FOCA’s legislative text made plain that no state could restrict abortion “at any time” in pregnancy so long as the procedure was needed to protect the “health” of the mother. The term “health” was left undefined, and an open amendment process could have narrowed its meaning, so that the bill would protect only those with serious physical — as opposed to psychological — health issues.
“I’m firmly pro-choice for the first three months of pregnancy,” Democratic congressman Paul McHale of Pennsylvania told CQ. “But I have a great deal of difficulty as a matter of conscience accepting elective termination [of pregnancy] at that last stage in the gestational process.”
“The position we’re caught in is allowing no amendments and having people vote against it because of that, and allowing amendments that make the bill unacceptable to pro-choice people,” Republican congresswoman Olympia Snowe of Maine said in the same report.
A secret, unilateral move by Representative Gregory Meeks (D., N.Y.) to shoot down a measure blocking U.S. recognition of Syrian dictator Bashar al-Assad is attracting criticism from the human-rights community and congressional Republicans. As chairman of the House Foreign Affairs Committee, Meeks exercised his power to block the proposal earlier this month during talks on the annual National Defense Authorization Act.
“It is disappointing that Chairman Meeks is blocking this NDAA amendment to further U.S. isolation of Bashar al-Assad,” Kenan Rahmani, a senior advocacy adviser at the Syria Campaign, told National Review. “Chairman Meeks should explain to the millions of Syrians whose loved ones were killed by Assad why the U.S. should keep any diplomatic channel open with this war criminal.”
The proposal was intended as an amendment to the must-pass defense-spending package, which lawmakers debated earlier this month. Although Meeks has publicly taken stances critical of the Syrian regime, he relied on a procedural technicality to block this measure from moving forward. His intervention could leave the Biden administration with the option to seek normalized ties with the Assad government in the future.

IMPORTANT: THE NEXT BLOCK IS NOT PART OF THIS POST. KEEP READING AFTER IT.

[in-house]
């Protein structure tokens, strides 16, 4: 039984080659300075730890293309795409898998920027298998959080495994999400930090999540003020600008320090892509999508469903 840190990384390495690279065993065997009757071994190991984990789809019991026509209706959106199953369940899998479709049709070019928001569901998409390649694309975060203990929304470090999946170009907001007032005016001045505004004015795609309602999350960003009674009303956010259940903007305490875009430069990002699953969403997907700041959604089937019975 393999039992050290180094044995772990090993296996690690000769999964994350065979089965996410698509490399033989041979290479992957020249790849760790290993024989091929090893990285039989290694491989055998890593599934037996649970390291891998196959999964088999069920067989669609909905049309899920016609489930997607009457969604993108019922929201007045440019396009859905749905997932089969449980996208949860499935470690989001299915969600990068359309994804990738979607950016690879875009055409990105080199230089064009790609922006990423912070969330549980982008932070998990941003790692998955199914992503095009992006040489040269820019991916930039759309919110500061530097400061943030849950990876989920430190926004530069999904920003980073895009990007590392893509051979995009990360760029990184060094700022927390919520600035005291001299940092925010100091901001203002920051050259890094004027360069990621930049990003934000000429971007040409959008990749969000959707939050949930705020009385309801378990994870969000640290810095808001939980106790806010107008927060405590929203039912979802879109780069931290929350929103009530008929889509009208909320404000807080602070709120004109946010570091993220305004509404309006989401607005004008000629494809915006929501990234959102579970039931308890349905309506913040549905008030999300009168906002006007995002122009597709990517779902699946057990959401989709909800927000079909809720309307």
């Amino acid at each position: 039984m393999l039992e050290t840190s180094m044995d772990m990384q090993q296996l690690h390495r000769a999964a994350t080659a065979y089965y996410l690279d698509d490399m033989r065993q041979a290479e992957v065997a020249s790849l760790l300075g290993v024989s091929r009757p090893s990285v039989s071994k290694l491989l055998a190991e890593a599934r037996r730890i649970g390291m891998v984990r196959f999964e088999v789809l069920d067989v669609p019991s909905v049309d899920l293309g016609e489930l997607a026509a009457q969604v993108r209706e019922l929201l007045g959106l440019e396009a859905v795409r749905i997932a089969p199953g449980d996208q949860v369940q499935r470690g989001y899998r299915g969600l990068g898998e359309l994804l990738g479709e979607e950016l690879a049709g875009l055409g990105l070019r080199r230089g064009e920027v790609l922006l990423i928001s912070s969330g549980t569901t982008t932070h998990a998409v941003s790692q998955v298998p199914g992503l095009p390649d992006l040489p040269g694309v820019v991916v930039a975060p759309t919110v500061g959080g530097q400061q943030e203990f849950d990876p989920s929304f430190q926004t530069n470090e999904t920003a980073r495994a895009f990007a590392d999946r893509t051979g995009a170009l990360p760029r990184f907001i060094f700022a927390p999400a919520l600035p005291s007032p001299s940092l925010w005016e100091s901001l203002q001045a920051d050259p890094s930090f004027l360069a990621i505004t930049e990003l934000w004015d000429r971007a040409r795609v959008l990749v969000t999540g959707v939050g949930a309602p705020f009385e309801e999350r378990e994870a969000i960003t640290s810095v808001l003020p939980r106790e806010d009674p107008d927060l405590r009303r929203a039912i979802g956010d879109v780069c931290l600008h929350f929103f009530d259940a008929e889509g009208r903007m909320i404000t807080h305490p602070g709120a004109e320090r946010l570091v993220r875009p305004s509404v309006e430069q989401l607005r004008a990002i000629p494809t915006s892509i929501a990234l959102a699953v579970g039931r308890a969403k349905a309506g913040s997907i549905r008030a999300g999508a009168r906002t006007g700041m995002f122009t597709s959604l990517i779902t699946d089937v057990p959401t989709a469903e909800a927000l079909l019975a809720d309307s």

Throughout the decade-long Syrian civil war, Assad has presided over a system of industrial mass slaughter. Tens of thousands of civilians have been tortured and murdered in the Syrian government’s prisons during the war, to say nothing of the indiscriminate killing carried out by the Syrian army and its Russian and Iranian allies.
An eyewitness to Syrian government atrocities testified before the Senate last month, telling lawmakers that the regime is still filling mass graves.
Under the Biden administration, there’s been concern that the U.S. might once again recognize the Assad government and that the State Department has not acted decisively enough to prevent Middle Eastern countries from accepting Damascus back into their good graces. After Russia intervened in the conflict, the Syrian government has clawed back control of most of the country and is currently focused on reconstruction efforts.
Over the past year, the administration has denied that it would seek to re-establish official ties with Syria, though it moved to poke holes in the anti-Assad sanctions that the Trump administration vigorously enforced.
Then, earlier this month, Representative Joe Wilson (R., S.C.), a member of the Foreign Affairs Committee, proposed an amendment to the NDAA that would have prohibited Pentagon funds from being used to recognize Assad. Considering the widespread support in Congress for holding Assad accountable for his war crimes, it was expected to move forward.